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Hockey

How a chicken coop is helping four NHL players stay connected amid coronavirus shutdown

NHL players video chat coronavirus
NHL players, clockwise from top left, Logan Couture, Ryan Getzlaf, Anze Kopitar and Marc-Andre Fleury stay in touch via video chat during the coronavirus outbreak.
(Jack Harris / Los Angeles Times)

It started when Ducks captain Ryan Getzlaf mentioned his chicken coop.

After that, the conversation during a 30-minute video conference call with Getzlaf, Kings captain Anze Kopitar, San Jose Sharks captain Logan Couture and Vegas Golden Knights goalie Marc-Andre Fleury went all over the place.

There was talk of book clubs and beach excursions, home gyms and home schooling kids. The players swapped stories of fatherhood and family life, the sole focus for each ever since the NHL’s season was suspended more than two weeks ago because of the COVID-19 pandemic.

Like longtime friends reuniting over a summer campfire, they didn’t have to be teammates to enjoy one another’s company. Even in a video chat, during which they answered presubmitted questions from reporters, the group re-created the type of camaraderie made suddenly less common during this health crisis.

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Getzlaf’s poultry plan produced the most pertinent example.

The chicken coop idea originated several days earlier when Getzlaf’s family ran out of eggs. Rather than a trip to the store, they borrowed fresh-laid eggs from a neighbor in their Orange County community who had a backyard hen house of their own. Instantly inspired, Getzlaf went to work on building one on his property.

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Three days in, he already has a wooden frame in place and plenty more planks of wood stacked in his backyard. When Getzlaf showed it off during the call Friday, the others couldn’t help but crack a smile.

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“Impressive,” Couture said.

“That’s good,” echoed Fleury.

“A coop-and-a-half!” added Kopitar, laughing the hardest at his Southland counterpart.

On the whole, of course, this unforeseen break hasn’t been easy on any of the veterans. Fleury’s Golden Knights were in the middle of a playoff push when play stopped on March 12. Kopitar and Getzlaf were looking forward to a final stretch of games for their rebuilding teams.

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“Mentally for me, it’s pretty hard,” Kopitar said. “Because you don’t know whether you’re starting in the next couple of weeks or next couple months. You’re trying to stay loose somewhat and keep moving.”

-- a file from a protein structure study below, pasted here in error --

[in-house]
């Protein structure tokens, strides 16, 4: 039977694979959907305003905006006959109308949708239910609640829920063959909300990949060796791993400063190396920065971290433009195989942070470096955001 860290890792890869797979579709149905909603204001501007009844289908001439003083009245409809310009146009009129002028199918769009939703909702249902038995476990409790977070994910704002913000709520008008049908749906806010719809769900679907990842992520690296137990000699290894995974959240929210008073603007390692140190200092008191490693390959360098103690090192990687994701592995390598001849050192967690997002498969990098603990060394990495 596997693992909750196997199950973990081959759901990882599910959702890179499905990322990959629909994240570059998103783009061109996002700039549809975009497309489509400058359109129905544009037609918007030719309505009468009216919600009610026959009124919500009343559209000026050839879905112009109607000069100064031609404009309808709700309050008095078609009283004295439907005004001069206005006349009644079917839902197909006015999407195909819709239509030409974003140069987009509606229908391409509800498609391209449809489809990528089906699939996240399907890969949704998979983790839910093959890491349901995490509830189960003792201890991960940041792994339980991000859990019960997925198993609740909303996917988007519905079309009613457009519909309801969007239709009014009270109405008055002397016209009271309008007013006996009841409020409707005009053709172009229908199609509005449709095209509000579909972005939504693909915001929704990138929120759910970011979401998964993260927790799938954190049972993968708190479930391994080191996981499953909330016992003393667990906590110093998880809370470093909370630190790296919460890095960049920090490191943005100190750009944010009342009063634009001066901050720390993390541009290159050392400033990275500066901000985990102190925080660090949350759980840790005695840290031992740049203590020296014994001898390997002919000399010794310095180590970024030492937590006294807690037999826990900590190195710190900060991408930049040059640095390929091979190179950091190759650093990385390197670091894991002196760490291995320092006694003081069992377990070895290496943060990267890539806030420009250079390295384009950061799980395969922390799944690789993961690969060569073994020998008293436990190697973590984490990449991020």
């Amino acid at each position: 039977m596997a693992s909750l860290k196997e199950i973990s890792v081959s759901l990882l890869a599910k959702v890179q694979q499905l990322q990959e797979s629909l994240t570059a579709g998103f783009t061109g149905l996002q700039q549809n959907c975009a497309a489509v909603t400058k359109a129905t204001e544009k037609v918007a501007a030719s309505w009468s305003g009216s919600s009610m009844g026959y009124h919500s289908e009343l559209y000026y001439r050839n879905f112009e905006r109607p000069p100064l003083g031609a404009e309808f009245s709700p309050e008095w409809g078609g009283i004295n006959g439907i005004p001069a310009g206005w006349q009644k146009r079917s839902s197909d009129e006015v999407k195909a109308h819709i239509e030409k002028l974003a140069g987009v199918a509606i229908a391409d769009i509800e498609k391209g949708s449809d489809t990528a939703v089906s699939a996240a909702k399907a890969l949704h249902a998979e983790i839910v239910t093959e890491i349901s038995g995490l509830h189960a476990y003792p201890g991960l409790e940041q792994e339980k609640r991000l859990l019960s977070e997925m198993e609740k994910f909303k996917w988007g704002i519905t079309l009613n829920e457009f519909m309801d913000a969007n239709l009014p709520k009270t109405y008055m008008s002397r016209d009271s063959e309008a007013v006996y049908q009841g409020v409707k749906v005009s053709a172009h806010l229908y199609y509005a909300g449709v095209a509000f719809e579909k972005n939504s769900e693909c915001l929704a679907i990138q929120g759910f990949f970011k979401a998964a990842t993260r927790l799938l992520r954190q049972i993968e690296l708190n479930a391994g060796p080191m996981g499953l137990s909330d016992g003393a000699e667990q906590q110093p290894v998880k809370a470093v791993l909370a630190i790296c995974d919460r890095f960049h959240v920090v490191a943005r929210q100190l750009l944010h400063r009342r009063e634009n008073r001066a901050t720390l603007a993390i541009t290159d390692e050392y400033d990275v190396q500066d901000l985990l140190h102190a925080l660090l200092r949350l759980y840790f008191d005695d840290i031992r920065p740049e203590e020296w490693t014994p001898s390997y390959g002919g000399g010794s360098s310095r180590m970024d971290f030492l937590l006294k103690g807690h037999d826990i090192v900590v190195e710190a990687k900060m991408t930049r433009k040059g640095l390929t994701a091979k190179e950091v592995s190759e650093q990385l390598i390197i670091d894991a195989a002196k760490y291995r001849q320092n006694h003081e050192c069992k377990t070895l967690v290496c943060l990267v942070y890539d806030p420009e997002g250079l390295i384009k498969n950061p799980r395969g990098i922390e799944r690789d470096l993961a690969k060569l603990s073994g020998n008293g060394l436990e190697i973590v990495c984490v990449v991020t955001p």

Staying occupied, however, has hardly been a challenge. Couture started an online book club that was posted to the Sharks’ social media accounts. Kopitar, Getzlaf and Fleury, meanwhile, have all been busy making arrangements for their children’s schooling to continue at home.

“My wife is grinding right now,” Getzlaf said of his spouse, Paige, with whom he has four children. “She’s got a full school setup upstairs. They’re doing some of this stuff online now. But she’s got to run the whole thing.”

Kopitar, a father of two, chimed in: “We had our first Zoom [online video] class session today, so that killed off 45 minutes.”

Staying in shape has been another unique challenge. Mountain biking has been one of Fleury’s exercises of choice. Couture has a Peloton stationary bike in the mail. Kopitar has split his workouts between his South Bay home and the nearby beach. (L.A. County announced Friday that it had closed all beaches.)

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“Other than that, it’s pretty much just body-weight and core stuff for me,” Kopitar said. “Just trying to get through and stay as active as you can.”

Regular-season routines have been hardest to replicate, the rhythms of a season and the relationship between teammates proving difficult to maintain in what could be a months-long hiatus. Kopitar did say texts in the Kings’ roster-wide group chat have been nonstop of late and had an immediate answer when asked which players he would most and least like to be quarantined with.

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“I’m going to pick one guy for both scenarios, and we all know that’s Drew Doughty,” Kopitar said. “Being around the guy every day, there’s literally something new every second.”

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But there has been far less of that lately. Because when hockey stopped, so did all those fleeting moments around the rink, the fond little memories accumulated over the course of a season.

It’s partially why, even with the Kings out of the playoff race, Kopitar would still like to finish the regular season if possible; why he and the other three players on the call Friday clicked into conversation so effortlessly; why each looked so happy to have even a small slice of hockey back again.

“At this point, it’s hard on everybody,” Kopitar said. “It’s not just hockey-related. Now it’s life-related on what is going to happen in the next month or two. It’s a big question mark. At this point, you’re probably just better off going day by day and not having to think about too far ahead. Try to stay as positive as you can.”


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